Without evidence of brain pathology no basis exists to call emotional distress, disturbing behavior, or unusual thoughts or perceptions “neurobiological disorders.” This and similar terms negate the sufferer’s distress as reaction, protest, or adaptation to his/her position in the personally relevant social context. A person is understood in terms of personal history and social circumstances. A neurobiological disorder is understood differently. The choice of labels is of great consequence.
Moreover, finding reliable biological markers would be only a first step toward concluding that mental disorders are essentially neurobiological. For example, blushing, an obviously physical reaction, is not biologically caused. Its effective cause is acute embarrassment. Biological processes make blushing possible but they do not cause blushing.
Even total congruence between biological processes and psychological events does not show that the former cause the latter. Psychiatric research is far from showing any reliable connections between mental disorders and biological measurements, much less revealing anything definitive about the nature of mental disorders.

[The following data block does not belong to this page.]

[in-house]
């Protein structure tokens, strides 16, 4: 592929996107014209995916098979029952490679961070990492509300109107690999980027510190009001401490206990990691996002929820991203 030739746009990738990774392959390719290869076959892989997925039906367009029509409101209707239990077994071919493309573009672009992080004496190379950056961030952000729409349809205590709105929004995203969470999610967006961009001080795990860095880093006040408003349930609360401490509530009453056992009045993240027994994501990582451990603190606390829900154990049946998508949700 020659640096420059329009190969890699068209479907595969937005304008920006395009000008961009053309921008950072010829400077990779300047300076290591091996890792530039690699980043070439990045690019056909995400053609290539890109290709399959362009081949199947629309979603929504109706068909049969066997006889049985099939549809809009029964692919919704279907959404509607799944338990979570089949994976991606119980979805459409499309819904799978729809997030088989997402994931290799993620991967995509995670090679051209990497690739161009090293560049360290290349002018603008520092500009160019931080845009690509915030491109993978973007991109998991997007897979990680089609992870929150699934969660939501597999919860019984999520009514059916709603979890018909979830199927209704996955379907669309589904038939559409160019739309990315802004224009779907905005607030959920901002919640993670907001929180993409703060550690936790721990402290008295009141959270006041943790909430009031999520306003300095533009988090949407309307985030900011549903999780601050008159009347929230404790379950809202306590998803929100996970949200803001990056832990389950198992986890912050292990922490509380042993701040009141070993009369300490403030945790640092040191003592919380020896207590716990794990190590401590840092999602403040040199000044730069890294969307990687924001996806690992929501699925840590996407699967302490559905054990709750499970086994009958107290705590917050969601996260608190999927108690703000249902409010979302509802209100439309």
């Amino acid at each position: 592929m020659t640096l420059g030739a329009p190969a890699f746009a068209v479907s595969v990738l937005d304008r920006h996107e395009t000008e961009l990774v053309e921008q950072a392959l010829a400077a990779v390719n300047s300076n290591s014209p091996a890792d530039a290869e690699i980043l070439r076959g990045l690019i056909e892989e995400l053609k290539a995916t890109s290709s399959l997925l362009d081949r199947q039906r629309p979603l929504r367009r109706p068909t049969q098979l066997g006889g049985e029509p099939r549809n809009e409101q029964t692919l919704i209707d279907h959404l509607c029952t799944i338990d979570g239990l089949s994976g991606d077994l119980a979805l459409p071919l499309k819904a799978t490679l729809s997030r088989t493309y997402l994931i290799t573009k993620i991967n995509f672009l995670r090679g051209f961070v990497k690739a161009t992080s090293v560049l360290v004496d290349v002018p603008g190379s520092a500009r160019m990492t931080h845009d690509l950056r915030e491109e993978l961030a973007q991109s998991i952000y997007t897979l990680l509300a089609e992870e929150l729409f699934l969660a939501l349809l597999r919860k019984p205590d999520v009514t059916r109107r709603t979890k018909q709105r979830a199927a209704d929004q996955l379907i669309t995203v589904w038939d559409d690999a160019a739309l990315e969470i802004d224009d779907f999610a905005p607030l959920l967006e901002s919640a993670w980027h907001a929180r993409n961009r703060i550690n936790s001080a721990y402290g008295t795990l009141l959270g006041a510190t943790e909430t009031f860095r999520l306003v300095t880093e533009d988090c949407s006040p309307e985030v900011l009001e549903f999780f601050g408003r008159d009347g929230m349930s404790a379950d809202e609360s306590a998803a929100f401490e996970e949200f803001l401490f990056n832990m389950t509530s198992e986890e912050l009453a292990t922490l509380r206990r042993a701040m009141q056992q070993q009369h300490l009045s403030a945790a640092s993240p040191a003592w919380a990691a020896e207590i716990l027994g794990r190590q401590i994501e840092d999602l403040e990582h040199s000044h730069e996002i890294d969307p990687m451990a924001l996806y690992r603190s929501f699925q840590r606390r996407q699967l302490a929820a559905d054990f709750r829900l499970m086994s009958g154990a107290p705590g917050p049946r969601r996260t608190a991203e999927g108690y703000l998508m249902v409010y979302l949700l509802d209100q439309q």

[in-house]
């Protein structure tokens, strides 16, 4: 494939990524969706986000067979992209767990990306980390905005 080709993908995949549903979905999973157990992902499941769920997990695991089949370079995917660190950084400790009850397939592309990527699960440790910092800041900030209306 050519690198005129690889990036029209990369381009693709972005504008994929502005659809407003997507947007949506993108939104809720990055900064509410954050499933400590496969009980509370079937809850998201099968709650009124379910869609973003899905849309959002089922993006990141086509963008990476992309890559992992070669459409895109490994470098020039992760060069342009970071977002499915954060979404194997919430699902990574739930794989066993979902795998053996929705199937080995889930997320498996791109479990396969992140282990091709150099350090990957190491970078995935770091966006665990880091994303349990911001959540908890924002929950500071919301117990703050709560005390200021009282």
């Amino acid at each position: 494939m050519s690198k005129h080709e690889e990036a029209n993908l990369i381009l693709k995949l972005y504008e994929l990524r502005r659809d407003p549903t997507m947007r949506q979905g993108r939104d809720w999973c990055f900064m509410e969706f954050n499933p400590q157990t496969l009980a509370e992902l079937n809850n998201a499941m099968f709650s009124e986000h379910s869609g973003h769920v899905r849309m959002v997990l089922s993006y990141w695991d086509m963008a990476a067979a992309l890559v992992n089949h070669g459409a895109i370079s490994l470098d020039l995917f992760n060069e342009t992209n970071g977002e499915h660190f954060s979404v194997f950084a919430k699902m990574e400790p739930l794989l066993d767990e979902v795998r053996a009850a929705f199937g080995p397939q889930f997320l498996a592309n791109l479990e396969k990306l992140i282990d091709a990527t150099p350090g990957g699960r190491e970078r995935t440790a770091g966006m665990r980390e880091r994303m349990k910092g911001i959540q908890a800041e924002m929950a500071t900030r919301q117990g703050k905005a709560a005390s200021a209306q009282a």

Aware of this shortcoming, the APA cites migraine headache and hypertension to illustrate that the lack of biological markers (and thus of physical diagnostic tests) is not unique to mental and behavioral disorders. It is true that medicine has yet to find the biological cause for these two disorders, though it has developed a very reliable physical measurement for blood pressure.
However, in other branches of medicine such disorders are exceptions. In psychiatry theyare the norm. Psychiatry is the sole medical specialty that treats only disorders with no biological markers.
Moreover, hypertension is regarded as a symptom of physical disease because hypertension can degenerate into frank physical disease, even death. No such parallel exists in psychiatry. For example, people diagnosed with schizophrenia or major depressive disorder often are physically healthy: unless their social circumstances and neglect interfere negatively, they may live long lives and die of the same physical causes as other people.